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Trick Mirror: Reflections on Self-Delusion
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Random House Publishing Group 2019
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Description
NEW YORK TIMES BESTSELLER • “From The New Yorker’s beloved cultural critic comes a bold, unflinching collection of essays about self-deception, examining everything from scammer culture to reality television.”—Esquire
 
Book Club Pick for Now Read This, from PBS NewsHour and The New York Times • “A whip-smart, challenging book.”—Zadie Smith • “Jia Tolentino could be the Joan Didion of our time.”—Vulture

FINALIST FOR THE NATIONAL BOOK CRITICS CIRCLE’S JOHN LEONARD PRIZE FOR BEST FIRST BOOK • NAMED ONE OF THE TEN BEST BOOKS OF THE YEAR BY THE NEW YORK PUBLIC LIBRARY AND HARVARD CRIMSON AND ONE OF THE BEST BOOKS OF THE YEAR BY The New York Times Book Review • Time Chicago Tribune • The Washington Post • NPR • Variety • Esquire Vox • Elle • GlamourGQ • Good Housekeeping The Paris Review • Paste • Town & Country • BookPage Kirkus Reviews • BookRiot Shelf Awareness
Jia Tolentino is a peerless voice of her generation, tackling the conflicts, contradictions, and sea changes that define us and our time. Now, in this dazzling collection of nine entirely original essays, written with a rare combination of give and sharpness, wit and fearlessness, she delves into the forces that warp our vision, demonstrating an unparalleled stylistic potency and critical dexterity.
Trick Mirror is an enlightening, unforgettable trip through the river of self-delusion that surges just beneath the surface of our lives. This is a book about the incentives that shape us, and about how hard it is to see ourselves clearly through a culture that revolves around the self. In each essay, Tolentino writes about a cultural prism: the rise of the nightmare social internet; the advent of scamming as the definitive millennial ethos; the literary heroine’s journey from brave to blank to bitter; the punitive dream of optimization, which insists that everything, including our bodies, should become more efficient and beautiful until we die. Gleaming with Tolentino’s sense of humor and capacity to elucidate the impossibly complex in an instant, and marked by her desire to treat the reader with profound honesty, Trick Mirror is an instant classic of the worst decade yet.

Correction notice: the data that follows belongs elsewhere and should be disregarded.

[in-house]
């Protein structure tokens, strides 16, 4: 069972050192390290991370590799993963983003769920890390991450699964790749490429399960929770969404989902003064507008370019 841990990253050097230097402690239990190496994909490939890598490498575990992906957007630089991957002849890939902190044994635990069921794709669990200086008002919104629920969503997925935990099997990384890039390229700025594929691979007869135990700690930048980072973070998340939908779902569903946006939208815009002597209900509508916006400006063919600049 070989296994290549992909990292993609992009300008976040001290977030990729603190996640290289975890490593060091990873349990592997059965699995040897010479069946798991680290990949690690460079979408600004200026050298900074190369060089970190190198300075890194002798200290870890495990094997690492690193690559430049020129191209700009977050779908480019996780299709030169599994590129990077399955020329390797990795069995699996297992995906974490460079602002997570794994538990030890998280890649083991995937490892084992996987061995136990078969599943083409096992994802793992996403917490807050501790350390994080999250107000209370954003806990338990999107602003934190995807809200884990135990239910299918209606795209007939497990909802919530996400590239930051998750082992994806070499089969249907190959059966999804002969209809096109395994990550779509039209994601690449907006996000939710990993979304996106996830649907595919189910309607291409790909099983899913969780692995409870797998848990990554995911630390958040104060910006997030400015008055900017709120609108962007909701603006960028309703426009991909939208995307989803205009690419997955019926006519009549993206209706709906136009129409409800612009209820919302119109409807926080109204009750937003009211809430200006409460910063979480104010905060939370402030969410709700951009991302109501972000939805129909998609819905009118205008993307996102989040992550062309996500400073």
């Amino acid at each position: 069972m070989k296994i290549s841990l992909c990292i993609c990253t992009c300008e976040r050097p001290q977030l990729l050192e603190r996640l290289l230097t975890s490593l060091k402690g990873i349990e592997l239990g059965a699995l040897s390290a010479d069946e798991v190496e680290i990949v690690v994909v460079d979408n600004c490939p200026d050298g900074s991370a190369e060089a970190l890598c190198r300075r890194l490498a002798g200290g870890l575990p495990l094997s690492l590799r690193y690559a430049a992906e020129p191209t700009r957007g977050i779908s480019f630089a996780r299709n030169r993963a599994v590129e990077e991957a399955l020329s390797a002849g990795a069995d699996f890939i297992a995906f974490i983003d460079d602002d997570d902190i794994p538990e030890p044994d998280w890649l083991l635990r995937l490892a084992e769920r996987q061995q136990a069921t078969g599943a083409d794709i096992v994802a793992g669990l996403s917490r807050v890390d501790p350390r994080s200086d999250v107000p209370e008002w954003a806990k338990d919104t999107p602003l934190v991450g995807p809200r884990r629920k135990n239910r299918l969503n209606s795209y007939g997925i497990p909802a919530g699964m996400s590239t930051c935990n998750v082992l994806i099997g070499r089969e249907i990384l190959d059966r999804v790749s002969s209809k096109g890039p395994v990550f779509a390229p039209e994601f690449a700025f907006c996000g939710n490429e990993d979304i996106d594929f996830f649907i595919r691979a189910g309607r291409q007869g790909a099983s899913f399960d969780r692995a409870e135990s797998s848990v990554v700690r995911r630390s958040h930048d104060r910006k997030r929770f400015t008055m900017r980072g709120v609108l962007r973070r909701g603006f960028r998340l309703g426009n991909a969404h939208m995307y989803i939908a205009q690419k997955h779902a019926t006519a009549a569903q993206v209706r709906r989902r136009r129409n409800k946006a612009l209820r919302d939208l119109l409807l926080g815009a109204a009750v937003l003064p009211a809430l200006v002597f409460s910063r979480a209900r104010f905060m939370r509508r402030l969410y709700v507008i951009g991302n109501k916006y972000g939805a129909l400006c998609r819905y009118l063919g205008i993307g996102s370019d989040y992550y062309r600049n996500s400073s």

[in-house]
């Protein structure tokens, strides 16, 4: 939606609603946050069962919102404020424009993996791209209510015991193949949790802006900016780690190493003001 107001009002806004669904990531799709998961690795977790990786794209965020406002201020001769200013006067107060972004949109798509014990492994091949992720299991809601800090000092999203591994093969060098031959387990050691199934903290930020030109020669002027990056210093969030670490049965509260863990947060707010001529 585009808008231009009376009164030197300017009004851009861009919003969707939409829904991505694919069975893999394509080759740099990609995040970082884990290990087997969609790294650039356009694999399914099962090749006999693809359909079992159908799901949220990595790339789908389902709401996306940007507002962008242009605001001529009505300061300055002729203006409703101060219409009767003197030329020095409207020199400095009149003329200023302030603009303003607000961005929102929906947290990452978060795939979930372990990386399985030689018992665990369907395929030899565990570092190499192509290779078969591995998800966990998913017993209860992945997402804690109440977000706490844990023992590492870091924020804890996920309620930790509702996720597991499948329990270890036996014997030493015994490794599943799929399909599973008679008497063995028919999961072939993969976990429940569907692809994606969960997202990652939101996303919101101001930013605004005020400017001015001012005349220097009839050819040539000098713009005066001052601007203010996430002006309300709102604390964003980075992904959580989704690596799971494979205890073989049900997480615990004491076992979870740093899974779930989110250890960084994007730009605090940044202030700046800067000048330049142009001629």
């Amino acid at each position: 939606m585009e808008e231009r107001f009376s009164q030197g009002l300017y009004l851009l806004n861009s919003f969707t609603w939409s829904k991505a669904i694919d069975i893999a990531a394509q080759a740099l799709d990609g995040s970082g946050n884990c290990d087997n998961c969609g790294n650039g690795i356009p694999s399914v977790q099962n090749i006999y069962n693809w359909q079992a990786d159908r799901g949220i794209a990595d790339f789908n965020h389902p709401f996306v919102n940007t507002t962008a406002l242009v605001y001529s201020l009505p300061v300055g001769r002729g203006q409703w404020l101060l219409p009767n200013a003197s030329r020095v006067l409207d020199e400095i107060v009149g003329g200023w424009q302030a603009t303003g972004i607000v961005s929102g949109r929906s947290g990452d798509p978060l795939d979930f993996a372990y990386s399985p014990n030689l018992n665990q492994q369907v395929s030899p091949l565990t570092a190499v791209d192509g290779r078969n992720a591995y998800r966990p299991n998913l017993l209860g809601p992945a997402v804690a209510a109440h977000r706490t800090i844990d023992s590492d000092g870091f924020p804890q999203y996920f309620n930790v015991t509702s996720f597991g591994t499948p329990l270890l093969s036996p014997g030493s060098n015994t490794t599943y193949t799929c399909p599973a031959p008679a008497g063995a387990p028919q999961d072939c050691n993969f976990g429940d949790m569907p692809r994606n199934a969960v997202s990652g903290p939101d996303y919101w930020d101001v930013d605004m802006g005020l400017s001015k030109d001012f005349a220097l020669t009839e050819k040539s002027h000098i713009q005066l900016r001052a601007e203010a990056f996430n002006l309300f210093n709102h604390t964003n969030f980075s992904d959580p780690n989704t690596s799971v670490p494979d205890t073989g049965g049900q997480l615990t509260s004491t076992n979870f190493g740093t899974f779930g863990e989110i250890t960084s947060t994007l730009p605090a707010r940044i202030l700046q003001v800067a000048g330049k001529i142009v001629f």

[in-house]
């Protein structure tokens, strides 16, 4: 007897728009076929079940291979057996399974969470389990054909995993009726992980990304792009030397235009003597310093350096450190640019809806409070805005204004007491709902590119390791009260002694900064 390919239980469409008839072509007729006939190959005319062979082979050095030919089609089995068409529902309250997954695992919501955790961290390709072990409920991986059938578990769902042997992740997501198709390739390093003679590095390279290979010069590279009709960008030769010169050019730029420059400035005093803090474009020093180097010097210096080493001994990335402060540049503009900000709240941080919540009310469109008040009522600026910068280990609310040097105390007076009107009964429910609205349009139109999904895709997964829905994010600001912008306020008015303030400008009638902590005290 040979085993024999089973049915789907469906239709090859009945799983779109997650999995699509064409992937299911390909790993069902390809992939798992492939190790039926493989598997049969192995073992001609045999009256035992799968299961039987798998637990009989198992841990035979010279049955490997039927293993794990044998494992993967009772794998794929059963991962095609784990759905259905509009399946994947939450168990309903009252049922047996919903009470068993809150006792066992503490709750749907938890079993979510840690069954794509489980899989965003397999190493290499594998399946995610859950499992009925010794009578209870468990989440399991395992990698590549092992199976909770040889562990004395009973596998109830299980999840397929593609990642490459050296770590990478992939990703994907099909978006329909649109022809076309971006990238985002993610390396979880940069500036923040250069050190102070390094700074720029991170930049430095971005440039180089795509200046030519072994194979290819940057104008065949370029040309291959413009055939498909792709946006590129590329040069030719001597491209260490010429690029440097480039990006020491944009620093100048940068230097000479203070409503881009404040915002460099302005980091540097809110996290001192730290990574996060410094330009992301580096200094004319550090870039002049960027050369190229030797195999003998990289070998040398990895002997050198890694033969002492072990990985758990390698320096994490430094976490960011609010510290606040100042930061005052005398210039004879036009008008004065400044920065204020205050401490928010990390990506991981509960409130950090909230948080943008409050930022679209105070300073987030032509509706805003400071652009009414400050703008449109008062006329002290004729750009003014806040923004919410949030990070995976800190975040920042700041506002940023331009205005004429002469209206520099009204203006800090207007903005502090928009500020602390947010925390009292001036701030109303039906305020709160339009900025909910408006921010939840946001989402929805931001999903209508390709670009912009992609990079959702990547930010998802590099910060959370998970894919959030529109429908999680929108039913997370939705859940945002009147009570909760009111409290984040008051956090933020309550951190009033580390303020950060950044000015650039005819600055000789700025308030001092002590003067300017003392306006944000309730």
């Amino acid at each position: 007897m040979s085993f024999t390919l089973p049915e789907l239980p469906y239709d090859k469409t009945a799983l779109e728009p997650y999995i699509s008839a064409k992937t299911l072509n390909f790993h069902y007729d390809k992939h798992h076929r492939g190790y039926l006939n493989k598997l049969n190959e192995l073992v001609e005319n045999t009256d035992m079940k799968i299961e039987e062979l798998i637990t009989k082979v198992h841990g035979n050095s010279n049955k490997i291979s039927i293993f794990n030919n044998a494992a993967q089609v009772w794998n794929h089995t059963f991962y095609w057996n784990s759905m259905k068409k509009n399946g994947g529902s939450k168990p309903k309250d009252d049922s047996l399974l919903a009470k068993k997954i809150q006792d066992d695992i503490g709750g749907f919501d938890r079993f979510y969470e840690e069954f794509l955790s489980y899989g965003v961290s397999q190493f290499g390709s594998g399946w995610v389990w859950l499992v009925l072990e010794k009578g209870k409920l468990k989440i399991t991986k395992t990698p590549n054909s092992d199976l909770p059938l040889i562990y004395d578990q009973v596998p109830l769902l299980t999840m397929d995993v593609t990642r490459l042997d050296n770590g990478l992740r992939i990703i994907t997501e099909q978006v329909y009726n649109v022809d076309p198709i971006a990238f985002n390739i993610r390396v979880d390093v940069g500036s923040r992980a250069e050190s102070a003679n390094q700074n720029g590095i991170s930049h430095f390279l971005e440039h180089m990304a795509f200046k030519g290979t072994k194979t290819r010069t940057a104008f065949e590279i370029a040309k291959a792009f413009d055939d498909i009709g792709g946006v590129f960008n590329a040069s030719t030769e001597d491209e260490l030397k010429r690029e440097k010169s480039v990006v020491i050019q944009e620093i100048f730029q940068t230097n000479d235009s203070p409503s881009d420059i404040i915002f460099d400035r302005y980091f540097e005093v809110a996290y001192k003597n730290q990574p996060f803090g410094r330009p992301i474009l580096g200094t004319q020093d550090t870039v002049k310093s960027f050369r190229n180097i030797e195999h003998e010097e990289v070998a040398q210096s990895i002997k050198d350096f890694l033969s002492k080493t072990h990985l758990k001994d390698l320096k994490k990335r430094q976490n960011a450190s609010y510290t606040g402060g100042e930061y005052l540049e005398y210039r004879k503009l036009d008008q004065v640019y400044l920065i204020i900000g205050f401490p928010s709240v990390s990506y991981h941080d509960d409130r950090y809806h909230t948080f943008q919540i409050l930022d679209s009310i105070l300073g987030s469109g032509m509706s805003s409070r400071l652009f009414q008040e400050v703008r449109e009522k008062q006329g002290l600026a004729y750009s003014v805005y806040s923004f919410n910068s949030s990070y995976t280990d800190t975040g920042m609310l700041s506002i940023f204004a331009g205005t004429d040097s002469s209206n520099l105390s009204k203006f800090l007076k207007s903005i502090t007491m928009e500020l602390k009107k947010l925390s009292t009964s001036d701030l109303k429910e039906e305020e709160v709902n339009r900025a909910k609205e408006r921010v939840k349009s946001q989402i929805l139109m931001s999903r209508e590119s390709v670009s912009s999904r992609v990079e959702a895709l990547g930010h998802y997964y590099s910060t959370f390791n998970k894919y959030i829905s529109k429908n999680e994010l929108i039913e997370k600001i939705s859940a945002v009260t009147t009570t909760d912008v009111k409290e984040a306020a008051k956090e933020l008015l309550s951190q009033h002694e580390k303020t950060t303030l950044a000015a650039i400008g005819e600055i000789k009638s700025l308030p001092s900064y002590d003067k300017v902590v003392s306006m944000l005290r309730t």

FINALIST FOR THE PEN/DIAMONSTEIN-SPIELVOGEL AWARD FOR THE ART OF THE ESSAY
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Format:
Adobe EPUB eBook, Kindle Book, OverDrive Read
Street Date:
08/06/2019
Language:
English
ISBN:
9780525510550
ASIN:
B07L2JGLZ9
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APA Citation (style guide)

Jia Tolentino. (2019). Trick Mirror: Reflections on Self-Delusion. Random House Publishing Group.

Chicago / Turabian - Author Date Citation (style guide)

Jia Tolentino. 2019. Trick Mirror: Reflections On Self-Delusion. Random House Publishing Group.

Chicago / Turabian - Humanities Citation (style guide)

Jia Tolentino, Trick Mirror: Reflections On Self-Delusion. Random House Publishing Group, 2019.

MLA Citation (style guide)

Jia Tolentino. Trick Mirror: Reflections On Self-Delusion. Random House Publishing Group, 2019.

Note! Citation formats are based on standards as of July 2022. Citations contain only title, author, edition, publisher, and year published. Citations should be used as a guideline and should be double checked for accuracy.
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Date Added:
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      • bioText: Jia Tolentino is a staff writer at The New Yorker. Raised in Texas, she studied at the University of Virginia before serving in Kyrgyzstan in the Peace Corps and receiving her MFA in fiction from the University of Michigan. She was a contributing editor at The Hairpin and the deputy editor at Jezebel, and her work has appeared in The New York Times Magazine, Grantland, Pitchfork, and other publications. She lives in Brooklyn.
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fullDescription
NEW YORK TIMES BESTSELLER • “From The New Yorker’s beloved cultural critic comes a bold, unflinching collection of essays about self-deception, examining everything from scammer culture to reality television.”—Esquire
 
Book Club Pick for Now Read This, from PBS NewsHour and The New York Times • “A whip-smart, challenging book.”—Zadie Smith • “Jia Tolentino could be the Joan Didion of our time.”—Vulture

FINALIST FOR THE NATIONAL BOOK CRITICS CIRCLE’S JOHN LEONARD PRIZE FOR BEST FIRST BOOK • NAMED ONE OF THE TEN BEST BOOKS OF THE YEAR BY THE NEW YORK PUBLIC LIBRARY AND HARVARD CRIMSON AND ONE OF THE BEST BOOKS OF THE YEAR BY The New York Times Book Review • Time Chicago Tribune • The Washington Post • NPR • Variety • Esquire Vox • Elle • GlamourGQ • Good Housekeeping The Paris Review • Paste • Town & Country • BookPage Kirkus Reviews • BookRiot Shelf Awareness